Previous research on BDSM (bondage-discipline, domination-submission, sadomasochism) tends to treat practitioners as a homogenous group and lumps dominants (desire to take control) and submissives (desire to be controlled) together. Research suggests that personality traits, such as extraversion, relate to a variety of sexual attitudes and behaviours. To date, the research on personality and BDSM is scant and often does not distinguish BDSM preferences. The current study compared BDSM practitioners with self-identified preferences for dominance to those preferring submission on their self-reported levels of desire for control, empathy, honesty-humility, emotionality, extraversion, agreeableness, conscientiousness, openness to experience, altruism, self-esteem, and life satisfaction. BDSM practitioners (n = 270; 80 dominants and 190 submissives) completed an online questionnaire package. Dominants scored significantly higher than submissives on desire for control, extraversion, self-esteem, and life satisfaction. Submissives scored significantly higher than dominants on emotionality. Dominants and submissives did not differ on empathy, honesty-humility, conscientiousness, openness to experience, altruism, or agreeableness. These findings demonstrate that there are unique features that characterize BDSM practitioners who prefer the dominant and submissive orientations.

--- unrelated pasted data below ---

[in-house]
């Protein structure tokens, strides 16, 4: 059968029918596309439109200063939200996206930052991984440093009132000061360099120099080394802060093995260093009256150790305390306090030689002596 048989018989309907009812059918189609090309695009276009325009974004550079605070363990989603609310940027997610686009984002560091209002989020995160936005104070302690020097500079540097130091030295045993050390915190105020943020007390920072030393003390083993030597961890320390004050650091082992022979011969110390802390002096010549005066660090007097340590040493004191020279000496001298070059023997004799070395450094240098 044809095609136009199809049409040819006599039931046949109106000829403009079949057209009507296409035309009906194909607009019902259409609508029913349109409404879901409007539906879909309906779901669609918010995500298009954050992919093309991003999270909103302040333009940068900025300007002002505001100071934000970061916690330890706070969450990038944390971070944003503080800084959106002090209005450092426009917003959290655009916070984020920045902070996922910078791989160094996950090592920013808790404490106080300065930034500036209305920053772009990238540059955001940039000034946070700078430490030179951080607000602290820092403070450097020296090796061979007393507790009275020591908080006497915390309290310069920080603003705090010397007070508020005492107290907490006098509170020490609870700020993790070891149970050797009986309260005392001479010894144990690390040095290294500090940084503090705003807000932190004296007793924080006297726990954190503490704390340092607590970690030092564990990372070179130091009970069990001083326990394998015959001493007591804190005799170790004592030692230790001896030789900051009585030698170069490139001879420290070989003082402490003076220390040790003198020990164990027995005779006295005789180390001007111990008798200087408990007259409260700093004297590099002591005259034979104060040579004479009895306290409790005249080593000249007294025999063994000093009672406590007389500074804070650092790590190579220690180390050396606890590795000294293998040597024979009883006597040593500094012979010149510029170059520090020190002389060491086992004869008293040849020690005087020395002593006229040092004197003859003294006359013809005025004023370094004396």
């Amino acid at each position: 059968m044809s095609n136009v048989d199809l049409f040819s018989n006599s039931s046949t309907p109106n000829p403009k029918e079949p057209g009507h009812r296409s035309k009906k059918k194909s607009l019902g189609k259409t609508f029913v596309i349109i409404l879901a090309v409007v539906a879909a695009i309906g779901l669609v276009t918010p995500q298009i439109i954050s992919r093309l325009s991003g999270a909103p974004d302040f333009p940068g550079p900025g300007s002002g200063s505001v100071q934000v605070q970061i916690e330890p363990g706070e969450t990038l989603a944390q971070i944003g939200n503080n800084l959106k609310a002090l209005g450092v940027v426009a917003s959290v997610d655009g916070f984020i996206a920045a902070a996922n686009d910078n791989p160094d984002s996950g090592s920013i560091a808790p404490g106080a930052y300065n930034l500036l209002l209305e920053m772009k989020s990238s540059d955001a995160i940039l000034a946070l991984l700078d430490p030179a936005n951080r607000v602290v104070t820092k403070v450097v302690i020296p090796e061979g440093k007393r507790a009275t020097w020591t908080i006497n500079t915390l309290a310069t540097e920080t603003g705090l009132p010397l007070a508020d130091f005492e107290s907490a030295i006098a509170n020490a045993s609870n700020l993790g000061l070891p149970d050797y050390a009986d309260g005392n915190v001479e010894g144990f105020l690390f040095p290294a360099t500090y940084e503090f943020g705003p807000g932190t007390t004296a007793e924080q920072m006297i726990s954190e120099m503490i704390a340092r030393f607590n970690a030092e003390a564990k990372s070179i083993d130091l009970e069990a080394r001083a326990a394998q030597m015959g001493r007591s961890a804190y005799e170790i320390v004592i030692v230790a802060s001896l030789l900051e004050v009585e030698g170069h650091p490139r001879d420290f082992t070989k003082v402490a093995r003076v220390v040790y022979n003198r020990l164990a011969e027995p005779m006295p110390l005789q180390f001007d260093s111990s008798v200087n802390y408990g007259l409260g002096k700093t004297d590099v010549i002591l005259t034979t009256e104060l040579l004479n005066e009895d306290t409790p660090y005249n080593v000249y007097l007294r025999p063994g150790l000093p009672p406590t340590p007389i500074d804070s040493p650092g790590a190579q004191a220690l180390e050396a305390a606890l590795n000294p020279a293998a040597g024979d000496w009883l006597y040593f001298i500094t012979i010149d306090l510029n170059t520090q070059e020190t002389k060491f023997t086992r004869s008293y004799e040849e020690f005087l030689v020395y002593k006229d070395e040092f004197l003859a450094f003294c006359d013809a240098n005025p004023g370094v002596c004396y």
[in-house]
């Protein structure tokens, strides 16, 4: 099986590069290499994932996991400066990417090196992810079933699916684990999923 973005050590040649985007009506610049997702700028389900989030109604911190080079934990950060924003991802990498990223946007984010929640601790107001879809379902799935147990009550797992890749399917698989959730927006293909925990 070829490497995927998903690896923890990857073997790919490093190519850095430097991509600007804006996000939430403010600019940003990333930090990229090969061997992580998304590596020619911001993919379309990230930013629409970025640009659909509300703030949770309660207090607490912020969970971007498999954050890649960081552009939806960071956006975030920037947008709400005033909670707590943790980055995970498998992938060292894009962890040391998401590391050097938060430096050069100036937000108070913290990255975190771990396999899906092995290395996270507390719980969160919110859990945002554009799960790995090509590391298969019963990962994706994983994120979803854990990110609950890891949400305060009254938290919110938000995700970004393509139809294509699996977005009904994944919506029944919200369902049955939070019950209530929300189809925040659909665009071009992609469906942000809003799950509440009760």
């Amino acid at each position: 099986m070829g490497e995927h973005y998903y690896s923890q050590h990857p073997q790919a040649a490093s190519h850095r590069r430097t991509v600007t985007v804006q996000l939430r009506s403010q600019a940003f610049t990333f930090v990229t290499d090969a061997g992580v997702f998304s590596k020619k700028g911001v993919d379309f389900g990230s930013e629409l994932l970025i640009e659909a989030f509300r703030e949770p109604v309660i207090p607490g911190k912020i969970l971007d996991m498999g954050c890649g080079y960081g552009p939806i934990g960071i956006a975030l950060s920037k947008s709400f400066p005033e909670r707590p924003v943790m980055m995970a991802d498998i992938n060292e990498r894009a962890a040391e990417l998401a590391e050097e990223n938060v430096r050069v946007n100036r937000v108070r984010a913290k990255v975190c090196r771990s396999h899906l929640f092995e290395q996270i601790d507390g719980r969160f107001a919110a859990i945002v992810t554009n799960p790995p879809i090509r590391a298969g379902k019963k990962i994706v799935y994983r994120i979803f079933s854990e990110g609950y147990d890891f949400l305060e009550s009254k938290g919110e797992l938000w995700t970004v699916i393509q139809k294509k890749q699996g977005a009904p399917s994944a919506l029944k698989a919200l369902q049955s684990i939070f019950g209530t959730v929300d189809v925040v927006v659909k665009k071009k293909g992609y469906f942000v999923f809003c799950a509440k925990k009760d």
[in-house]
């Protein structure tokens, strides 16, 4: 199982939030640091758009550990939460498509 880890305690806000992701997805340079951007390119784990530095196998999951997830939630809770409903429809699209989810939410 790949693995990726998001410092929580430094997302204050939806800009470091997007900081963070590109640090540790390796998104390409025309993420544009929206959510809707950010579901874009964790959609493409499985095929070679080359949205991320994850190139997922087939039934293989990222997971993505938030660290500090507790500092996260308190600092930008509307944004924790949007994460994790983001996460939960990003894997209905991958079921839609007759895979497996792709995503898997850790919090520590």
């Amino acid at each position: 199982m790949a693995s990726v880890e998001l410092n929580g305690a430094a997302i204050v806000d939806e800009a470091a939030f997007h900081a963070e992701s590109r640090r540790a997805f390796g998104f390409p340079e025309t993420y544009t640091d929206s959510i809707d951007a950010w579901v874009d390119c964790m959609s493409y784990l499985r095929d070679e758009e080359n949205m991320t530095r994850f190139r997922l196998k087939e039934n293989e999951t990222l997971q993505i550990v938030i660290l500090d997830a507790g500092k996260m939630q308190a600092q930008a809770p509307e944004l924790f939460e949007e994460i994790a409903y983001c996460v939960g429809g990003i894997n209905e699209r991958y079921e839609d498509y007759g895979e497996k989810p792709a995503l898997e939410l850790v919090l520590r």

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pp. 106-115
Launched on MUSE
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